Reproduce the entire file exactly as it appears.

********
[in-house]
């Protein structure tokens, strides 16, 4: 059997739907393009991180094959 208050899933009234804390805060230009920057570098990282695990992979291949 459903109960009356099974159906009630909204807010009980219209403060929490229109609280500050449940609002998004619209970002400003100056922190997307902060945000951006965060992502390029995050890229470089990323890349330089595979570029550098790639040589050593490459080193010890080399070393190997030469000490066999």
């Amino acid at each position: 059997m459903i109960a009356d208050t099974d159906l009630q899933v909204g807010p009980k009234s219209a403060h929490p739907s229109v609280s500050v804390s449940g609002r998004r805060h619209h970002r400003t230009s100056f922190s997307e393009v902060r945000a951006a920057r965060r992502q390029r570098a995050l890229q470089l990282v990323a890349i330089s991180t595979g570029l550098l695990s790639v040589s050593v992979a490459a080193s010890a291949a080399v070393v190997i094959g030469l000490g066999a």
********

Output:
[in-house]
């Protein structure tokens, strides 16, 4: 059997739907393009991180094959 208050899933009234804390805060230009920057570098990282695990992979291949 459903109960009356099974159906009630909204807010009980219209403060929490229109609280500050449940609002998004619209970002400003100056922190997307902060945000951006965060992502390029995050890229470089990323890349330089595979570029550098790639040589050593490459080193010890080399070393190997030469000490066999």
């Amino acid at each position: 059997m459903i109960a009356d208050t099974d159906l009630q899933v909204g807010p009980k009234s219209a403060h929490p739907s229109v609280s500050v804390s449940g609002r998004r805060h619209h970002r400003t230009s100056f922190s997307e393009v902060r945000a951006a920057r965060r992502q390029r570098a995050l890229q470089l990282v990323a890349i330089s991180t595979g570029l550098l695990s790639v040589s050593v992979a490459a080193s010890a291949a080399v070393v190997i094959g030469l000490g066999a």